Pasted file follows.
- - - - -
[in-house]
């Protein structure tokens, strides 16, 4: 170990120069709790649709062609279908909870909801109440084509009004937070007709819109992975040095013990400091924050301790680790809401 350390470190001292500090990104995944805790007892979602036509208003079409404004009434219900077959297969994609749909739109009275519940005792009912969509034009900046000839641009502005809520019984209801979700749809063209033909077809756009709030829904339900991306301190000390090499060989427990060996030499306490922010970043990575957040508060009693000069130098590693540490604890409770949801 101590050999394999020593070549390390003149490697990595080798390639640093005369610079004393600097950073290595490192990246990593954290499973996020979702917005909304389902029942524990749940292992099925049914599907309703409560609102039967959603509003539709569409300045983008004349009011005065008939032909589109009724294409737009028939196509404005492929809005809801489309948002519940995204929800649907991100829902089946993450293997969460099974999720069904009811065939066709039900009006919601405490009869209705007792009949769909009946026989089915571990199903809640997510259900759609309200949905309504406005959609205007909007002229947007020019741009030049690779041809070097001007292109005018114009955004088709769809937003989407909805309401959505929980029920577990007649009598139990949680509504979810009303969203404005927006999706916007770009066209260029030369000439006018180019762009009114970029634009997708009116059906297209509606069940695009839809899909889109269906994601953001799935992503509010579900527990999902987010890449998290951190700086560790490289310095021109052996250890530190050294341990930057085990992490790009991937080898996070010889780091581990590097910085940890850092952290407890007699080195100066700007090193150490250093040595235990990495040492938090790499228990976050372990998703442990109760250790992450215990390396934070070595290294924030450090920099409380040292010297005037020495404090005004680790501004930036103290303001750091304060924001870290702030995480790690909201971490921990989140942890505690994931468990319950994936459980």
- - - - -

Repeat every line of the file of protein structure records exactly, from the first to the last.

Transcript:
[in-house]
């Protein structure tokens, strides 16, 4: 170990120069709790649709062609279908909870909801109440084509009004937070007709819109992975040095013990400091924050301790680790809401 350390470190001292500090990104995944805790007892979602036509208003079409404004009434219900077959297969994609749909739109009275519940005792009912969509034009900046000839641009502005809520019984209801979700749809063209033909077809756009709030829904339900991306301190000390090499060989427990060996030499306490922010970043990575957040508060009693000069130098590693540490604890409770949801 101590050999394999020593070549390390003149490697990595080798390639640093005369610079004393600097950073290595490192990246990593954290499973996020979702917005909304389902029942524990749940292992099925049914599907309703409560609102039967959603509003539709569409300045983008004349009011005065008939032909589109009724294409737009028939196509404005492929809005809801489309948002519940995204929800649907991100829902089946993450293997969460099974999720069904009811065939066709039900009006919601405490009869209705007792009949769909009946026989089915571990199903809640997510259900759609309200949905309504406005959609205007909007002229947007020019741009030049690779041809070097001007292109005018114009955004088709769809937003989407909805309401959505929980029920577990007649009598139990949680509504979810009303969203404005927006999706916007770009066209260029030369000439006018180019762009009114970029634009997708009116059906297209509606069940695009839809899909889109269906994601953001799935992503509010579900527990999902987010890449998290951190700086560790490289310095021109052996250890530190050294341990930057085990992490790009991937080898996070010889780091581990590097910085940890850092952290407890007699080195100066700007090193150490250093040595235990990495040492938090790499228990976050372990998703442990109760250790992450215990390396934070070595290294924030450090920099409380040292010297005037020495404090005004680790501004930036103290303001750091304060924001870290702030995480790690909201971490921990989140942890505690994931468990319950994936459980």